D’AMBROSIO IN TURKEY AS VICE-CONSUL FOR UNITED STATES

When Eva D’Ambrosio (‘02) looks back at her time at Sycamore School, she, like many graduates, remembers teachers, friendships, and how she was prepared for high school.
 
“And I think the difference at Sycamore is high expectations, not for performance necessarily, but for potential,” she says. “We were always treated like we were capable of understanding complex concepts.”
 
What is different about D’Ambrosio is the direction her life took after school was done. 
 
Her path has taken her to Washington DC, and now to Turkey, where she works internationally as the Vice Consul at the US Embassy in Ankara.
 
It was at Indiana University that the former Sycamore student learned the Turkish language in addition to majoring in Economics, providing a unique skill set for her current position.  She also interned at the State Department while at IU.
 
“I was a Wells Scholar, which opened a lot of doors for me in terms of meeting interesting visitors to campus, as well as giving me great academic support,” she says.  “While at IU, I interned with the State Department, which solidified my interest in representing the U.S. abroad. I took the Foreign Service exam as soon as I was eligible, at age 20.”
 
As a Vice Consul, D’Ambrosio serves as an official representative of of the United States, assisting and protecting the citizens of US citizens who are in Turkey.  The office also helps facilitate trade and friendship between the peoples of the Turkey and the US.
 
After graduating from IU, Eva didn’t waste much time in moving into her current role.
 
“I was assigned to the U.S. Consulate in Mumbai, India where I was an Economic Reporting Officer,” she says. “After that I was assigned to the U.S. Embassy in Ankara, Turkey where I currently work as the assistant to our Ambassador, John Bass.”
 
Michael Dell, the founder of Dell Computers (who was taking his high school equivalency exam at age eight and making computers out of his dorm room at age 18) once told Fortune magazine that you should “try never to be the smartest person in the room. And if you are, I suggest you invite smarter people or find a different room.”
 
D’Ambrosio echoes those thoughts.
 
“If you're the smartest person in the room, you're in the wrong room,” she says. “Being surrounded by such bright classmates at Sycamore was humbling, and taught me that it's not just brains that matter - it's curiosity, kindness, and creativity.  I loved team projects like Science Olympiad. I learned about sentence diagramming and algebra, but also about impressionism and dystopias.
 
“I remember discussing whether machines could be truly creative. Though I often brought down the class average grade-wise, I was always made to feel like I had something valuable to contribute to the conversation.”
 
D’Ambrosio started at Sycamore in 1st grade, and continued all the way through graduation. It was her love of the small classes and individual support that she says was integral in her development.
 
“I remember singing songs with Miss Sandy, a field trip to the Falls of the Ohio, and being co-Pythia with Kara Findley during the Greek mythology unit in 5th grade,” she remembers.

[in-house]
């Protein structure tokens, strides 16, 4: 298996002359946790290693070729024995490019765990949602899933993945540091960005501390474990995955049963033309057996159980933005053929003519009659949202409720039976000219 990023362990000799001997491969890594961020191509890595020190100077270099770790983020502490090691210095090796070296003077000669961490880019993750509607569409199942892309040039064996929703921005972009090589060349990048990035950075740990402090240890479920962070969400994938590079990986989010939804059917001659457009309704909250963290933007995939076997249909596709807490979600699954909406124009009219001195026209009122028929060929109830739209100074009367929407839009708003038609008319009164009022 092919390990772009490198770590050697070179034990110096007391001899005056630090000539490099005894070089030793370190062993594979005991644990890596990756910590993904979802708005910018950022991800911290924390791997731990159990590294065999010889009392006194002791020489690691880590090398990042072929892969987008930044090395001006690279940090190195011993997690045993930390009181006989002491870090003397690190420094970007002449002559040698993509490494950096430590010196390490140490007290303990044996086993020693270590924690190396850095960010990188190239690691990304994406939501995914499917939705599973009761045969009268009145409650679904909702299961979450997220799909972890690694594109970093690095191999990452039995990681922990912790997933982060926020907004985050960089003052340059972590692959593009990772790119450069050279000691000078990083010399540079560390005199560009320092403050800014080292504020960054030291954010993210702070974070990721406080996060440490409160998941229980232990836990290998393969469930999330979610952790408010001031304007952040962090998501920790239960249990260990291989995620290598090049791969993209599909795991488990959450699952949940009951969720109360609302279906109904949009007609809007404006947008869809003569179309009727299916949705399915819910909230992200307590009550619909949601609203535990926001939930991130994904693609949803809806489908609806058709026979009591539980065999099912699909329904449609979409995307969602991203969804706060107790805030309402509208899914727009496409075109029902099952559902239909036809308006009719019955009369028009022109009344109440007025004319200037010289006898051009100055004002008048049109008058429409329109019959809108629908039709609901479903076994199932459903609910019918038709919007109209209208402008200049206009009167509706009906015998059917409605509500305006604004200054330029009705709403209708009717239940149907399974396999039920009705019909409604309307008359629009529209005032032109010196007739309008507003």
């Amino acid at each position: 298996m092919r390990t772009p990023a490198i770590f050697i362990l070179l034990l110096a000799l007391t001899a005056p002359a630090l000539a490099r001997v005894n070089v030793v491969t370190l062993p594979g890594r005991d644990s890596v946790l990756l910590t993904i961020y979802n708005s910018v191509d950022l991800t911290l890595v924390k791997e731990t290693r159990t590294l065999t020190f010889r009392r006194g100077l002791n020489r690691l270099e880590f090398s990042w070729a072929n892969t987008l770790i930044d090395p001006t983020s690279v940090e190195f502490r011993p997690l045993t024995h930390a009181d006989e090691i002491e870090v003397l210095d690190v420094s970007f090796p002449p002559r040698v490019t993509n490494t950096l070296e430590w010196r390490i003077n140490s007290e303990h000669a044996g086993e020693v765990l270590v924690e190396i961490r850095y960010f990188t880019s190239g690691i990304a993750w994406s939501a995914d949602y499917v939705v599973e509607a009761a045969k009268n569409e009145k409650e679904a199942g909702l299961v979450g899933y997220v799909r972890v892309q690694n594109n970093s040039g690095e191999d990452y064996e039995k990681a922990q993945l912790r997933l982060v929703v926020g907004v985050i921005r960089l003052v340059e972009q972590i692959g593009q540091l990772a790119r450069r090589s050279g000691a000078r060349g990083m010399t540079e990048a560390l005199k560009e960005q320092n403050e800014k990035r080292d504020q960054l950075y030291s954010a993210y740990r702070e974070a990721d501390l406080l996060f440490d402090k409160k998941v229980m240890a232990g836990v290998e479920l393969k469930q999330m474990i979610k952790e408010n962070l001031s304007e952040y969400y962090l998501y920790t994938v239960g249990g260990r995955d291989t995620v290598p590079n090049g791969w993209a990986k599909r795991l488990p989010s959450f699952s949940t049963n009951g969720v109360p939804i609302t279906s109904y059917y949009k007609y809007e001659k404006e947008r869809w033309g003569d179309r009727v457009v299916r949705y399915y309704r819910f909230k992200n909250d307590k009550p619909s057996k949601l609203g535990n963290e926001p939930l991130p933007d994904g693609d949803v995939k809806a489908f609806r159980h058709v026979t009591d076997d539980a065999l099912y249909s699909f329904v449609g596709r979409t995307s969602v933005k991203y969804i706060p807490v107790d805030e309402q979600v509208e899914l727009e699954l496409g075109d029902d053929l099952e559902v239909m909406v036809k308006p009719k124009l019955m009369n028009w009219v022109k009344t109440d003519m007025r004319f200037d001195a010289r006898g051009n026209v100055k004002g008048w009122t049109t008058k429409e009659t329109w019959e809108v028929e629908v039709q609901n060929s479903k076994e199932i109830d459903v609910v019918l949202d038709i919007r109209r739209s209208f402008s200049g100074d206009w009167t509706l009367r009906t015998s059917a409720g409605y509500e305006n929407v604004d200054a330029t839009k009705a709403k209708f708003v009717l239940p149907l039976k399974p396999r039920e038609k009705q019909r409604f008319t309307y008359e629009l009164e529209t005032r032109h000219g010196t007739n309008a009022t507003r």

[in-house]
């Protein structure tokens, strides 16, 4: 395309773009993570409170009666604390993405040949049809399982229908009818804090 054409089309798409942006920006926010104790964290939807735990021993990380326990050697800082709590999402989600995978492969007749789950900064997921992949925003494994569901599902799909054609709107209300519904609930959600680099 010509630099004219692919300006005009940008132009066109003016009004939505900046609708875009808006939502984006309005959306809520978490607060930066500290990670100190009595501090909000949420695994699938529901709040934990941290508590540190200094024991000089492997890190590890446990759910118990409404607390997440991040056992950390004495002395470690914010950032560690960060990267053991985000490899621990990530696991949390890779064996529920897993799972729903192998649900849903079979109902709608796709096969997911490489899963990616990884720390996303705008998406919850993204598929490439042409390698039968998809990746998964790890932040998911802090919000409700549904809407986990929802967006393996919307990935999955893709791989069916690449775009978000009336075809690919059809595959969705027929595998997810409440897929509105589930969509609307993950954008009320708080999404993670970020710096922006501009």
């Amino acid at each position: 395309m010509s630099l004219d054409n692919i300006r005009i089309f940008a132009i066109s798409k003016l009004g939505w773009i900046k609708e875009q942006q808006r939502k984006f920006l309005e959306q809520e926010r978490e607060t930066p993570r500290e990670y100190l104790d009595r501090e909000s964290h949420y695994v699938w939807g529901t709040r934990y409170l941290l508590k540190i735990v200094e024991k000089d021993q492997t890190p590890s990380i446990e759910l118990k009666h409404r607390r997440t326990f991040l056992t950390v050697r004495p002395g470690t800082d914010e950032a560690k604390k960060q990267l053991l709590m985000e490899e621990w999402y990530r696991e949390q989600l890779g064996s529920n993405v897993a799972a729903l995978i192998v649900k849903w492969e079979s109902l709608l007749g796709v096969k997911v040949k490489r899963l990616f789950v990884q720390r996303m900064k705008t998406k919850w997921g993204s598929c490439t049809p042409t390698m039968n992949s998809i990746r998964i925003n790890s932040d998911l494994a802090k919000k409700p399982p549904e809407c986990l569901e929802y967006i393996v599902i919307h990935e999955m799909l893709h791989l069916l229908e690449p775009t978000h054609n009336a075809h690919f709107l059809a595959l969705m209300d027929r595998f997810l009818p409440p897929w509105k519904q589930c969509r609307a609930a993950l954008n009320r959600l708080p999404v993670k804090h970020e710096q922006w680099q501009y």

“When I was struggling with math, Paula Jurgonski's patient one-on-one attention made a huge difference in my eventual understanding,” D’Ambrosio says. “Mrs. Prince's art classes gave me profound appreciation for art not just as personal expression, but as a product of history and culture.”
 
As she remembers her time at Sycamore, one class in particular seems to stand apart from the others, and has guided her post-Sycamore life.
 
“Mr. Stroebel's history classes were foundational for my understanding of international affairs. I am still grateful to him for allowing us to watch the news in his classroom on September 11th, 2001. He said that this day would likely define my generation like President Kennedy's assassination defined his. He was right.”
 
D’Ambrosio was one of just a few students over the past 30 years who decided to attend Broad Ripple High School after graduating from Sycamore.  She was able to get involved on multiple levels at the school, leading to a diversified resume, especially for someone who wasn’t yet out of high school.
 
“Broad Ripple was very different experience from Sycamore. Sycamore gave me such a solid academic background that in high school I could really focus on my extracurricular activities. I was in Broad Ripple's theater program, was the captain of the soccer team, and helped publish a literary magazine. I also had an internship with the Mexican Consulate in Indianapolis, which led to my interest in the Foreign Service and my current job as a U.S. diplomat.”
  
When asked if she stays connected to many of her longtime friends from her days at Sycamore, Eva is quick to answer.
 
“Oh yes, we stay in touch and I still love them all. I'm especially close with William Huster, Neil Shah, Alexandra Cochrane, David Sledge, Kara Findley, Caty Green, Kirstie Reinecke, Rickpaul Dhindsa, Laura Marcus, Fletcher Heisler, and many more!”
 
As far as her next job within government, D’Ambrosio says she knows only the short term future.
 
“In the Foreign Service we work on 1 to 3 year assignments. In September I will move back to DC where I will work with the Office of the Trade Representative on trade agreements with South and Central Asia,” D’Ambrosio says.
 
“After that? Who knows?”
 
 
Back
Indiana’s Only Private, Independent Preschool - 8th Grade School for Gifted Students